Tech enthusiasts are often keen to talk about the latest advances in computer technology. Usually, this will revolve around the most exciting internal components – the brains of the PC, which are always becoming faster, smaller, and cheaper. It’s therefore quite understandable that consumers are relatively unaware of changes to PC monitor hardware. But although what’s going on inside the computer is exciting, the monitor can be seen as important because it allows us to interact with the computer. A better display can lead to less eye strain and a more pleasurable experience. So if you’re in the market for a new monitor, but you’re unsure what to go for, you’re in the right place.

 How to Choose a New PC Monitor


Panel Type
There is one new piece of technology in particular which is revolutionizing the monitor market. In-Plane Switching (IPS) screens offer a far more accurate reproduction of colours, leading to a visibly improved image. Importantly, IPS technology saves the viewer from the annoying ‘glare’ effect normally associated with LCD screens; where you can only view the screen from a certain angle. Anybody who uses their PC to view movies will no doubt appreciate the increased ability to recline. This comes at a premium, though; conventional Twisted Nematic (TN) panels are still the standard, especially at the lower end.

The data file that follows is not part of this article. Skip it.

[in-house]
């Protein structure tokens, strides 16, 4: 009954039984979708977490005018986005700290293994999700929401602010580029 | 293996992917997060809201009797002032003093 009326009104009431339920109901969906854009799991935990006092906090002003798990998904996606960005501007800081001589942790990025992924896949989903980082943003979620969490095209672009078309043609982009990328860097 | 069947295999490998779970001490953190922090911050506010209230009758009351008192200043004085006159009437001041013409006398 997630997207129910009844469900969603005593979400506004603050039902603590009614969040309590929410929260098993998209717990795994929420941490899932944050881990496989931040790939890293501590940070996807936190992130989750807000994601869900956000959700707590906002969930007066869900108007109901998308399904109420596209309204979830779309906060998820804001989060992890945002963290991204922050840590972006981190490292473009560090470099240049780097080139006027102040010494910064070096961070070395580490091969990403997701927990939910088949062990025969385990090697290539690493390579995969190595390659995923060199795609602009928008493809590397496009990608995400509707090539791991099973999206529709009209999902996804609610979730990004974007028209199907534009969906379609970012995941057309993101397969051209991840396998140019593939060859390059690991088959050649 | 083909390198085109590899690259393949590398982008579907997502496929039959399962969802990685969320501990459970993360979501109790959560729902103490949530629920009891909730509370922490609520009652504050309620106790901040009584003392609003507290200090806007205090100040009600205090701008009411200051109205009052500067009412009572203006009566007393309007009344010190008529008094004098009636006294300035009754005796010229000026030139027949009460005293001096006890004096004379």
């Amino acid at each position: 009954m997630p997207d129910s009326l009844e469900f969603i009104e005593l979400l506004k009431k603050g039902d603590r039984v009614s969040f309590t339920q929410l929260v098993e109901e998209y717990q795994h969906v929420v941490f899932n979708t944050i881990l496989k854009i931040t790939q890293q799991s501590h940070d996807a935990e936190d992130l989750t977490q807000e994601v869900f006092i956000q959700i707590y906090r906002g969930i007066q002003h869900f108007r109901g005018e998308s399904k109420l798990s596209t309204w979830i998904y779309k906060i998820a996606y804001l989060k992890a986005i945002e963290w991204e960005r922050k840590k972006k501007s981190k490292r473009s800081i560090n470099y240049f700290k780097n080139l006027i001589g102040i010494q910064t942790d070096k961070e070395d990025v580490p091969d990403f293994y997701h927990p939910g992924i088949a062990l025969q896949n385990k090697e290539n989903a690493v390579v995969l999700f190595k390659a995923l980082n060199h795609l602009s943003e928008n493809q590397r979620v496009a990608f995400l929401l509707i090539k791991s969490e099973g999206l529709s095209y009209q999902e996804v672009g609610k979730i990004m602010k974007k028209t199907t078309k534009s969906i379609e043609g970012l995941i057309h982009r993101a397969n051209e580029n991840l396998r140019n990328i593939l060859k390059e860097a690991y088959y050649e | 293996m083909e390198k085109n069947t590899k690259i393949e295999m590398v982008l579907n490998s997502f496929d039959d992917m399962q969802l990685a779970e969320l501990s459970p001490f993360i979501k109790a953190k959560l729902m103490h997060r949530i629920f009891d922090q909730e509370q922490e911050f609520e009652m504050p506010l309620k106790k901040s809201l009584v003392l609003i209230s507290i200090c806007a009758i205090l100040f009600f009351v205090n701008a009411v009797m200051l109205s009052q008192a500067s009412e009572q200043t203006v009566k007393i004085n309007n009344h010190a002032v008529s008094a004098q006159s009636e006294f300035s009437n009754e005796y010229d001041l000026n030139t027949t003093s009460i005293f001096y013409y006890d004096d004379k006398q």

Of course, a key concern when picking out a new monitor is that it will be compatible with the rest of your equipment. Those who only wish to hook up their screen with computer cables will be satisfied with any modern monitor, all of which come with the required DVI input. However, anybody who wants to turn their PC into more of a media centre might want to opt for a model with an HDMI port. This will allow you to plug in your games console or Blu Ray player.
The bigger, the better. The resolution figure is the number of pixels displayed on screen at any one time, and is closely related to the physical size of the monitor. Higher pixel counts are more demanding on your PC, but produce a smoother and higher-quality picture. Consumers should only worry about performance if they intend to be playing the most modern games, and so in general, you should get a monitor with the highest resolution you can afford. A resolution of 1920×1080 (otherwise known as ‘1080p’) gives a true HD image.
Response Time
This is one aspect that most people won’t need to be concerned with. The response rate of a monitor is, as you might expect, reflective of the speed with which pixels change. A very slow response time leads to ‘ghosting’ which some might remember from years past – where your mouse leaves a blurry white trail behind it, as the screen cannot keep up with the speed of the cursor. As virtually all monitors now have a response time of 5-7 milliseconds, the average consumer can assume that they will have no problems. Gaming enthusiasts who want to squeeze every ounce of performance from their setup should go for a 2ms model if their budget allows, however.